Policymakers in Congress and the administration are grappling with how to set a performance bar for companies' mitigation of cyber threats against critical infrastructure they own, while allowing flexibility the companies say is needed to run their operations.
Federal agencies issued guidance they hope will help streamline and ease the decision-making process for owners of critical infrastructure to start protecting industrial control systems from an increasing probability of cyberattack.
“The variety of available security solutions can also be intimidating, resulting in choice paralysis,” reads guidance the Cybersecurity and Infrastructure Security Agency released Thursday together with the National Security Agency. “In the midst of so many options, owner/operators may be unable to incorporate simple security and administrative strategies that could mitigate many of the common and realistic threats. Fortunately, owner/operators can apply a few straightforward ICS security best practices to counter adversary [Tactics Techniques and Procedures].”
The guidance notes the emergence of novel malware for targeting specific Programmable Logic Controllers and Open Platform Communications Unified Architecture. It warns of robust reconnaissance by adversaries who could use those and other tools to cause large-scale physical and psychological consequences for society.
“They could open or close breakers, throttle valves, overfill tanks, set turbines to over-speed, or place plants in unsafe operating conditions,” the agencies wrote of malign cyber actors. “Additionally, cyber actors could manipulate the control environment, obscuring operator awareness and obstructing recovery, by locking interfaces and setting monitors to show normal conditions. Actors can even suspend alarm functionality, allowing the system to operate under unsafe conditions without alerting the operator.”
CISA is soon expected to issue performance goals for critical infrastructure involving industrial control systems. Meeting the goals is voluntary under the national security memo calling on CISA to produce them. But trade associations for some of the largest companies in the economy are wary of how they might be used in potential regulations. In a Sep. 16 letter to Senate leaders responsible for crafting the National Defense Authorization Act, they argue companies should be allowed to voluntarily implement security controls “based on their own assessments of risk.”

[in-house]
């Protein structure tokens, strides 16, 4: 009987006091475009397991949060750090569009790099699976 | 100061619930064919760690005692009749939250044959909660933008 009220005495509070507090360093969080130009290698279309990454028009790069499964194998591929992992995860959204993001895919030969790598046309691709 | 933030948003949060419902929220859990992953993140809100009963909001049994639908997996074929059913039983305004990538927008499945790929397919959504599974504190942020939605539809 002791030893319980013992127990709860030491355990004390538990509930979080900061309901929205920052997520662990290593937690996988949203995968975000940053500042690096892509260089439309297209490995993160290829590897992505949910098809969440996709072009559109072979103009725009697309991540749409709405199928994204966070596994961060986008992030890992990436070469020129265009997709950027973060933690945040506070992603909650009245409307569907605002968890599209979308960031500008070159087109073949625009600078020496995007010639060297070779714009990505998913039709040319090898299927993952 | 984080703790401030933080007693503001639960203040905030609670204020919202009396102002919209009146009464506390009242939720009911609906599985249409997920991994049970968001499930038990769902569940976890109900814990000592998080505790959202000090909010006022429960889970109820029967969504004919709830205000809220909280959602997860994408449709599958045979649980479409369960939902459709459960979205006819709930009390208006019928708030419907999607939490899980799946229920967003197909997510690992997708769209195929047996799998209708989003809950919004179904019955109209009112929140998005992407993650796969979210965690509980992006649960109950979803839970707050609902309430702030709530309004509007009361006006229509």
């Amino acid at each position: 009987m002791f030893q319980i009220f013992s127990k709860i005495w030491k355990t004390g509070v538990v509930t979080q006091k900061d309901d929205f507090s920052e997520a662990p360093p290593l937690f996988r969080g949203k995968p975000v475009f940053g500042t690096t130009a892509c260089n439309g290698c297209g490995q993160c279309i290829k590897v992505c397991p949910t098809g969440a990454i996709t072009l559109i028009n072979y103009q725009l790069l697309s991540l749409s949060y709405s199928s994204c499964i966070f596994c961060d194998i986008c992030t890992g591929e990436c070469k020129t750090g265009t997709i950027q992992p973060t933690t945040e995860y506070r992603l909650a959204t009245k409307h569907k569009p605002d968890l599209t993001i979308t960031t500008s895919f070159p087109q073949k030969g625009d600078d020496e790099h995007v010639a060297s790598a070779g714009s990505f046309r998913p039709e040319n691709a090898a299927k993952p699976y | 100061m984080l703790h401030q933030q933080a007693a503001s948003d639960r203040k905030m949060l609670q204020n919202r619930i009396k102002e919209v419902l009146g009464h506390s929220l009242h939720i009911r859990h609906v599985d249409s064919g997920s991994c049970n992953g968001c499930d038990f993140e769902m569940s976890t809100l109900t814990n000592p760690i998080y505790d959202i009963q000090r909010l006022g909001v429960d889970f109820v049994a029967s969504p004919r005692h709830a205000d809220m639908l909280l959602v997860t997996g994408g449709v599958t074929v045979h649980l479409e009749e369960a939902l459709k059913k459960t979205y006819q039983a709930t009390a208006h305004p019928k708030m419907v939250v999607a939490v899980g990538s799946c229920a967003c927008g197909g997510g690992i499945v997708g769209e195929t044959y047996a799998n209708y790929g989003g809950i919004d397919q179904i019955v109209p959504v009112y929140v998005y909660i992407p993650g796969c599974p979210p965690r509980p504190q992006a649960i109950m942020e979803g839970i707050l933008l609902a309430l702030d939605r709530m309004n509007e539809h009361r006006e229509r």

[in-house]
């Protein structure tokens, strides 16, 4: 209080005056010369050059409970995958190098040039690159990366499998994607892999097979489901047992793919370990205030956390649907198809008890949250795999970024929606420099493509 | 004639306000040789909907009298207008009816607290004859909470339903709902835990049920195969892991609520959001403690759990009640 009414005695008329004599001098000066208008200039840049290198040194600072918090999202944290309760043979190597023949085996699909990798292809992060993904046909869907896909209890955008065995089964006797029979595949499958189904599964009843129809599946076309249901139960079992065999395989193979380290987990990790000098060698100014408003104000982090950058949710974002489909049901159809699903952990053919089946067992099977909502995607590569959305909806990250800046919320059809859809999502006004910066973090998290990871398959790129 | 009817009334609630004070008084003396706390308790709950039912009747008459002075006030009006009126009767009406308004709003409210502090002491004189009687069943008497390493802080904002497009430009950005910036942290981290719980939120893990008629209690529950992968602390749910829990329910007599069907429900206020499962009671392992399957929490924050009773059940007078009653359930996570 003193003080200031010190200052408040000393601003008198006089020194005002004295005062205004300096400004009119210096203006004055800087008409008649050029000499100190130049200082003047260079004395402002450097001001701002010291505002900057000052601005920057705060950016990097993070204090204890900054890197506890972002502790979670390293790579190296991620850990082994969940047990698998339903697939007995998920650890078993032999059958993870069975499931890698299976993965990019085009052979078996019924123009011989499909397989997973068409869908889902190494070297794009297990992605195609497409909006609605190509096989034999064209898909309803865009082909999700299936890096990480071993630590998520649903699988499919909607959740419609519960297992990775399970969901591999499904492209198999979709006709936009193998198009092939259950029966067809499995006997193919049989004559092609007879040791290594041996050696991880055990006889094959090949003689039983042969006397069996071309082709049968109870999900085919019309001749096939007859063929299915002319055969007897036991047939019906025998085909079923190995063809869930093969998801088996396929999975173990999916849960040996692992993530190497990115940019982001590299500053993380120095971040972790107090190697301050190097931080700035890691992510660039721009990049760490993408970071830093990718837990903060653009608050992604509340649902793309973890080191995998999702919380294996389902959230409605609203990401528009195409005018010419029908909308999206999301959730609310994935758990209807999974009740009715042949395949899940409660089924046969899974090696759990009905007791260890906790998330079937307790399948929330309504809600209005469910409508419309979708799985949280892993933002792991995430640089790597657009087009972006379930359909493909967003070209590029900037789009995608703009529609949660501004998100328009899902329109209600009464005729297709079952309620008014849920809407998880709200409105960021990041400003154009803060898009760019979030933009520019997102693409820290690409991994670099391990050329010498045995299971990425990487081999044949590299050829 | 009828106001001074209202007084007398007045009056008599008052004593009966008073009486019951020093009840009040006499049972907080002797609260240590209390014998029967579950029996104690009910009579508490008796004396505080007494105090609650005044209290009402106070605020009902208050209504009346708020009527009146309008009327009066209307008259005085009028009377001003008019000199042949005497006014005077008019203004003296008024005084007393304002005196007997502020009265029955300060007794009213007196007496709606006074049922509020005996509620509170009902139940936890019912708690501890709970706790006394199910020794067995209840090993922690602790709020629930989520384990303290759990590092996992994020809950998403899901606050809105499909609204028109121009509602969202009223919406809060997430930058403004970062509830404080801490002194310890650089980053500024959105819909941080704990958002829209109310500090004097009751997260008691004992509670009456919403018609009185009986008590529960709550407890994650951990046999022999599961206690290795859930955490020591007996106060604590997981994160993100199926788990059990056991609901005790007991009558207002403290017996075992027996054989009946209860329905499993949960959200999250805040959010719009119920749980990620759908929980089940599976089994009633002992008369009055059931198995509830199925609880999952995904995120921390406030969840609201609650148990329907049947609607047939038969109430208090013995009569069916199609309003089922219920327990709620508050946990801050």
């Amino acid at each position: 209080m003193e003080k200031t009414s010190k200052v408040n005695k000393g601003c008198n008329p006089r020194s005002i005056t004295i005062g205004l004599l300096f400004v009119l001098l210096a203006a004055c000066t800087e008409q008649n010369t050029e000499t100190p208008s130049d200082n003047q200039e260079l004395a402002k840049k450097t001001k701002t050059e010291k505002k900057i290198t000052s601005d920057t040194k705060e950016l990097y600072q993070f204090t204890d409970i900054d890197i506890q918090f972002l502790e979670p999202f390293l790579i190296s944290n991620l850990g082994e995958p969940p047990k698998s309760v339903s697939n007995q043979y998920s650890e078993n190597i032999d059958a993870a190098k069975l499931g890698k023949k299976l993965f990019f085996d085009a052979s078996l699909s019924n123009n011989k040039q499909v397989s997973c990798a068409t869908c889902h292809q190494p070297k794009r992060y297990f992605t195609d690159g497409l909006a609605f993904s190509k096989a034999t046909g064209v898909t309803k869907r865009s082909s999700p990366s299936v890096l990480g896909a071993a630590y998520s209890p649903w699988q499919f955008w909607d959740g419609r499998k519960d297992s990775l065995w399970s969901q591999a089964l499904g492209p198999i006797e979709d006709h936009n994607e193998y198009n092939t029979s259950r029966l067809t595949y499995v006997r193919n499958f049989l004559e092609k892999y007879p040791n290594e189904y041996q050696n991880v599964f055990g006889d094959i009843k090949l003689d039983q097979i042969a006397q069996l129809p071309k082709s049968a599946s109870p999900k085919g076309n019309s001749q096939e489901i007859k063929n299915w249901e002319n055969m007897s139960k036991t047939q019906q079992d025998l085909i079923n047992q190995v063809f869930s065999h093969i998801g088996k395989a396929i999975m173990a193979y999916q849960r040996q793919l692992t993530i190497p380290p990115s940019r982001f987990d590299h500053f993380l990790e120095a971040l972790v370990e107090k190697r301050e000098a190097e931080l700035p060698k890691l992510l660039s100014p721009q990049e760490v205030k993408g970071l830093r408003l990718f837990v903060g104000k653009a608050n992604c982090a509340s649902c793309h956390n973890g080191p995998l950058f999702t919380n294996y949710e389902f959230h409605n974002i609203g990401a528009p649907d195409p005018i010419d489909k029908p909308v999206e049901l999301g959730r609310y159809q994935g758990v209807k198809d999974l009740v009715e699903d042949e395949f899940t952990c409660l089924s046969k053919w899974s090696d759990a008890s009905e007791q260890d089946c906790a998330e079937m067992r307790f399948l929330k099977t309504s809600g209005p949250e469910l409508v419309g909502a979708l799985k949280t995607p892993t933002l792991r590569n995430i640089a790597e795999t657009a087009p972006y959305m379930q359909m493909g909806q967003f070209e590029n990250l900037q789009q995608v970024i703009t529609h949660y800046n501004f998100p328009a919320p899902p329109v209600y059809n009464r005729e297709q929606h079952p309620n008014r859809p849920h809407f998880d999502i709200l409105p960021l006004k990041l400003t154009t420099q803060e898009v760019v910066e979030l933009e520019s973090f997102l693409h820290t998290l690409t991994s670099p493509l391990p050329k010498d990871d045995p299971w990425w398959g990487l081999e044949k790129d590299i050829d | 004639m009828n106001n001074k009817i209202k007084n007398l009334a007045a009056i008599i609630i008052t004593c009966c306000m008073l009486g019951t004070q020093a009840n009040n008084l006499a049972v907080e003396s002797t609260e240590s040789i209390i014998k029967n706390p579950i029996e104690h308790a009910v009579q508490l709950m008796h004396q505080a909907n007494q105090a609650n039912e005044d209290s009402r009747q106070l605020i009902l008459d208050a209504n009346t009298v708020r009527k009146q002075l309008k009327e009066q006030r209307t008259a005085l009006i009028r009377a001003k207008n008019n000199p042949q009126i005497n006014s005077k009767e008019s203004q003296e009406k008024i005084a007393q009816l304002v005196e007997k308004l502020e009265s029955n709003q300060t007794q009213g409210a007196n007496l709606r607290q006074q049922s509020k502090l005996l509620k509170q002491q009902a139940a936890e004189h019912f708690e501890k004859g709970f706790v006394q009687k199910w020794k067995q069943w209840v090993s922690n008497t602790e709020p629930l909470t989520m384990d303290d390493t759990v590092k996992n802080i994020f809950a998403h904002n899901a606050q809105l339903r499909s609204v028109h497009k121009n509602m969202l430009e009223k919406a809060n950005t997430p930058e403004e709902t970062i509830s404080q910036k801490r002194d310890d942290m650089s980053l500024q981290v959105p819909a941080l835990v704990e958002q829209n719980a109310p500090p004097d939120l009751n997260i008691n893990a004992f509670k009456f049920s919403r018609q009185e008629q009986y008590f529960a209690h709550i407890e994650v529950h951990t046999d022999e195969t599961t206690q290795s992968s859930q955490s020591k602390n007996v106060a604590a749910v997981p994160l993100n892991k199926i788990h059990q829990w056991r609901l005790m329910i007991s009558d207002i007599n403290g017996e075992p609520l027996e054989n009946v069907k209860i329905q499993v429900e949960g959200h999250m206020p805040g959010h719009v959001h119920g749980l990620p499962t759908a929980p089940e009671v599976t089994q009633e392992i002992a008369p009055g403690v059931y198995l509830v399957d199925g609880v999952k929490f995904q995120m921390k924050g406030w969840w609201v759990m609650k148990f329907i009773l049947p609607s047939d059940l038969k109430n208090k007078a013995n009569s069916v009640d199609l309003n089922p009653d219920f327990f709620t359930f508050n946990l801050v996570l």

The guidance from NSA and CISA stressed a need for owners and operators to be cognizant of all of the devices in their systems, paying particular attention to those that can be accessed remotely, including by device vendors. NSA and CISA note that the vendors sometimes “require remote access for warranty compliance, service obligations, and financial/billing functionality.”
“Establish a firewall and a demilitarized zone (DMZ) between the control system and the vendor’s access points and devices,” they say toward the top of their list of recommended mitigation measures. “Do not allow direct access into the system; use an intermediary service to share only necessary data and only when required.”
CISA included a related measure in a list of “Common Baseline” controls it proposed to serve as the performance goals the national security memo tasked the agency with establishing.
“All owner/operators should implement segmentation between [information technology] and [operational technology] networks to prevent initial access by threat actors,” according to a draft of CISA’s common baseline controls referenced by trade associations pushing back against the proposal. “Organizations should verify that devices on either side of segmentation lines/safety zones must not connect to the opposite side with minimal exceptions and only through a correctly configured firewall or comparable alternative.”
The comments were prepared by CTIA—The Wireless Association, NCTA–The Internet and Television Association and USTelecom—The Broadband Association.
“This draft control is overly prescriptive and oversimplifies the tradeoffs in segmentation for varied networks,” the associations wrote, noting a lack of flexibility for facilitating alternative approaches. “Segmentation can be costly and can impede access to business or mission-critical applications. An overly rigid expectation for default segmentation would deprive organizations of the capability to manage their systems and networks. Accordingly, at a minimum, CISA should remove language like ‘must.’”
CISA is expected to release the final performance goals sometime in October to mark Cybersecurity Awareness month.